Parkland hospital administrators in Dallas told local news outlet Fox 4 that this is the hospital’s first delivery where the baby was infected before she was born. Within days of delivery, the infant showed symptoms, including fever and respiratory issues, they added.
The baby’s mother, Wendy Figueroa, had COVID-19 when she gave birth to her daughter, Alexa, on May 2, according to several reports. Baby Alexa was born six weeks premature and subsequently tested positive for COVID-19.
“We present a preterm infant who developed a fever and mild respiratory disease on the second day of life. Infant severe acute respiratory syndrome coronavirus 2 (SARS-CoV-2) nasopharyngeal testing was positive at 24 and 48 hours of life,” the Parkland physicians said in July of the COVID-19 positive newborn case in The Pediatric Infectious Disease Journal.
The baby was taken to a designated NICU for infected newborns, while her mother was in the COVID-19 unit. The two were separated for 20 days, according to multiple news outlets.
“We immediately separated the baby from [her] mother. Mom was wearing a mask during delivery to reduce transmission,” Dr. Mamarambath Jaleel, the director of Parkland Neonatal ICU, told media outlet WFAA.
“I could not see my daughter. They took her from me. I could only see her from far away. I could not hold her. I cried,” Figueroa told the news outlet, which also reported that Parkland officials gave Figuero an iPad that was set up on Alexa’s incubator so the mother could watch over her baby.
More than 170 mothers who tested positive for novel coronavirus have delivered babies at the hospital, and only six of those babies have tested positive. But only Alexa fell ill, according to multiple reports.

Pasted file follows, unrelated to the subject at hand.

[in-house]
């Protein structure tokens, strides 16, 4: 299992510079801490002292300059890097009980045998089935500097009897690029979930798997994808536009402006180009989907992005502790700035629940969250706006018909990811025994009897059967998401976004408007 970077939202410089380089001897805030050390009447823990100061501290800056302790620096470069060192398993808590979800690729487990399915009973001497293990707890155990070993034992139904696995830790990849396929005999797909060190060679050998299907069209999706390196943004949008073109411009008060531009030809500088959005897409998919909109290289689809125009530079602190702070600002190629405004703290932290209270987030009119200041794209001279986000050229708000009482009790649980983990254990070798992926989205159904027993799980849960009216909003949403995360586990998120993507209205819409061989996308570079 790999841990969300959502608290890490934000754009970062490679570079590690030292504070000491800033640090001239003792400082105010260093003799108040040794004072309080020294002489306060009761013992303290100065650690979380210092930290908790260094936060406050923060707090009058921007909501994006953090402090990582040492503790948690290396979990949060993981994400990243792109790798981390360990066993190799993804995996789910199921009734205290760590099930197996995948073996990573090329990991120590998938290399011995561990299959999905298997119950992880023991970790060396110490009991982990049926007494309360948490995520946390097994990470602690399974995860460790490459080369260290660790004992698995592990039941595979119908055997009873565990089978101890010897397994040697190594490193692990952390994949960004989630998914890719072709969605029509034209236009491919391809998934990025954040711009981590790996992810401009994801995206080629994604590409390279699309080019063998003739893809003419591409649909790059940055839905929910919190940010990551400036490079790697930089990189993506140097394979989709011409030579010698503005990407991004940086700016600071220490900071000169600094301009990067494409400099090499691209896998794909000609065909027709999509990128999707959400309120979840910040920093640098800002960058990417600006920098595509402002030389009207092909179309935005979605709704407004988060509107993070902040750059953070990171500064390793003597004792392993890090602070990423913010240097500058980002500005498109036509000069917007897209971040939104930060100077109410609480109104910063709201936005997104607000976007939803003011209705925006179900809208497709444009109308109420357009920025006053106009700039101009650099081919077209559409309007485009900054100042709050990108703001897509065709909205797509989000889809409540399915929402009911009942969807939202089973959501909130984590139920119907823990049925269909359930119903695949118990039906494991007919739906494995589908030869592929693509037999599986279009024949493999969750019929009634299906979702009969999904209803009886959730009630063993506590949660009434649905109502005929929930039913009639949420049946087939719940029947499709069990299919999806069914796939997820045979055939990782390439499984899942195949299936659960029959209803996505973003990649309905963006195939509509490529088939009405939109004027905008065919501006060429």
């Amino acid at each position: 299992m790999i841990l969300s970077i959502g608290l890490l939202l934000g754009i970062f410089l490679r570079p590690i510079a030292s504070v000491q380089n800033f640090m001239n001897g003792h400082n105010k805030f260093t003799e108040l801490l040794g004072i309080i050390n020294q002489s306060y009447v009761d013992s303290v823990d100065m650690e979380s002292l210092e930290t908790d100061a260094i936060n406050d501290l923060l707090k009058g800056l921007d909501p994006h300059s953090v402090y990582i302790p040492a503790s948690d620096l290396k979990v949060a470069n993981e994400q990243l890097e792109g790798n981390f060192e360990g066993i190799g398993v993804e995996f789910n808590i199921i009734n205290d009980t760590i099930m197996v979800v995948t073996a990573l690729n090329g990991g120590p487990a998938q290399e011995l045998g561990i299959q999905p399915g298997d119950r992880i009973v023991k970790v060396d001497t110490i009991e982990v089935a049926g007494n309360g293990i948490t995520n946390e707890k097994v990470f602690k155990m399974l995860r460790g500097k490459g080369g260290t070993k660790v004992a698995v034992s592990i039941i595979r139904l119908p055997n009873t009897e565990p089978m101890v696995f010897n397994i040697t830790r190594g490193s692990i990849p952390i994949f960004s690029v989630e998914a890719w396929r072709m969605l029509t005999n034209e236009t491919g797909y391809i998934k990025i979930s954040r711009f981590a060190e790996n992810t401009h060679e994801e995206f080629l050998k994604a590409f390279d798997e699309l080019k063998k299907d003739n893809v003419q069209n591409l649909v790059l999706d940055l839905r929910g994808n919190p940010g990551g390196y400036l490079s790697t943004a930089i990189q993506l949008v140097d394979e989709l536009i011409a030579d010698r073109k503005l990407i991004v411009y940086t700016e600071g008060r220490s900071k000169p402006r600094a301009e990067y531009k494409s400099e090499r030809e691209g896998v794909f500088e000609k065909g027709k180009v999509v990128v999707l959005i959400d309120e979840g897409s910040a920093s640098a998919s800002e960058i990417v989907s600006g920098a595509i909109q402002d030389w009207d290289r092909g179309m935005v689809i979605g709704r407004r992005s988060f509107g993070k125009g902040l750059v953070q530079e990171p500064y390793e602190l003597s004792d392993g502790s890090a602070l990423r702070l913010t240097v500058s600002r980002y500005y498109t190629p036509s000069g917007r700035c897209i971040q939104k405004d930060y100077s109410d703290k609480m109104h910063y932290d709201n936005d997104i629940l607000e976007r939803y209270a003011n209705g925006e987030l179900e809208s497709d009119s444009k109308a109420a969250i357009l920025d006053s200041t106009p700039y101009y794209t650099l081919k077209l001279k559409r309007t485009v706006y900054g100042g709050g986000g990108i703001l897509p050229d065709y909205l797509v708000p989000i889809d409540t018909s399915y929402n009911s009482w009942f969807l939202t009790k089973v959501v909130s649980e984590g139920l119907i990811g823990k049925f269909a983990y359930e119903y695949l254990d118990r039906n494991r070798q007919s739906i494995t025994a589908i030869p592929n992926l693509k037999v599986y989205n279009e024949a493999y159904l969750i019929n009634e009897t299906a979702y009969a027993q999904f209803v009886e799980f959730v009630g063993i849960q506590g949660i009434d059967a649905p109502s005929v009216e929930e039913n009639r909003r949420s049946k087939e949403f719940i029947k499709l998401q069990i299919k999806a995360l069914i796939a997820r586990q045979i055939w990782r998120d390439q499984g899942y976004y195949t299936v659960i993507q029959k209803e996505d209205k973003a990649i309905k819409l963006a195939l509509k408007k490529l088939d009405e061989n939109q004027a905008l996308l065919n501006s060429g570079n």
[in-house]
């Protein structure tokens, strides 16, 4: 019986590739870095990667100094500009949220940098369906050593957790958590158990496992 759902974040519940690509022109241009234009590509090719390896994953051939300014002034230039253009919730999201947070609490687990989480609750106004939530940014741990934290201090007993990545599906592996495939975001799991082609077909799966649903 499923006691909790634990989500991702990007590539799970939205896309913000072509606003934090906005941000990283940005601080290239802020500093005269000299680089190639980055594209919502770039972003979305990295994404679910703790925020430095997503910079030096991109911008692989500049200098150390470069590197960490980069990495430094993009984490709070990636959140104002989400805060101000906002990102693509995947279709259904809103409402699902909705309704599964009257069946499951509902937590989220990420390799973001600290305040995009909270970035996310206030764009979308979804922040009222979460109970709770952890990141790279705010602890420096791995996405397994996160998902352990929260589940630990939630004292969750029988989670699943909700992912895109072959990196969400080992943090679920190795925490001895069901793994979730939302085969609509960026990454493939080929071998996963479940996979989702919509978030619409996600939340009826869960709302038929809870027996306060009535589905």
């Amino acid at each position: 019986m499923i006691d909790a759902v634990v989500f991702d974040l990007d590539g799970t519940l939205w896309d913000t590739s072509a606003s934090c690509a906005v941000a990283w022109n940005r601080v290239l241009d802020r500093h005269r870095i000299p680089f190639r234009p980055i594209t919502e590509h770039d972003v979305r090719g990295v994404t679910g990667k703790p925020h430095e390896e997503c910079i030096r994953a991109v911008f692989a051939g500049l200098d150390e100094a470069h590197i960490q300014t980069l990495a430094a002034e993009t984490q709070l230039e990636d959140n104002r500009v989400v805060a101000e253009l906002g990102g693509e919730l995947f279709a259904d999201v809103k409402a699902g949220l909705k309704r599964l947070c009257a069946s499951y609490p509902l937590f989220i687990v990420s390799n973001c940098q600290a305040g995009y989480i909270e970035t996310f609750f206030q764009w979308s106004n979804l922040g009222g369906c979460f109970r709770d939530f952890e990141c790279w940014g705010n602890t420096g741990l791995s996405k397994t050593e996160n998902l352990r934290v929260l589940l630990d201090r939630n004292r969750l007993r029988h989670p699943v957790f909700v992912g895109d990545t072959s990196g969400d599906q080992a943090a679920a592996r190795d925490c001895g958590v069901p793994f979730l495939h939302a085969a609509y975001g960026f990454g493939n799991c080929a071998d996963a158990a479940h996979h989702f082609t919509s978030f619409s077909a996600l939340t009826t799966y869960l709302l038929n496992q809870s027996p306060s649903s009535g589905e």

In Alexa’s case, the virus was detected in Figueroa’s placenta, which delivers oxygen and nutrients to a growing baby, Fox 4 reported.
“We literally had to hold on to placenta until we were able to get a hold of a lab [that] was able to get a test to test placentas,” Marjorie Quint-Bouzid, senior vice president of nursing for Women’s Infant Specialty Health, told Fox 4.
“Having the testing positive of the placenta, the most likely explanation was the transmission of infection was when the baby was in the mother’s womb,” Jaleel added to WFAA.
Figueroa and her baby are both reportedly doing well. The mother recently recalled the moment she first held her baby after nearly three weeks.
“When I held my daughter for the first time at that moment nothing else mattered,” Figueroa said, according to one report.
At this time, medical officials are unsure what the long term effects on the baby will be, but Alexa will continue to be monitored, Jaleel told Fox 4.
“Further understanding of the risk factors that lead to in utero transmission of SARS-CoV-2 infection is needed,” added the authors of the report in The Pediatric Infectious Disease Journal.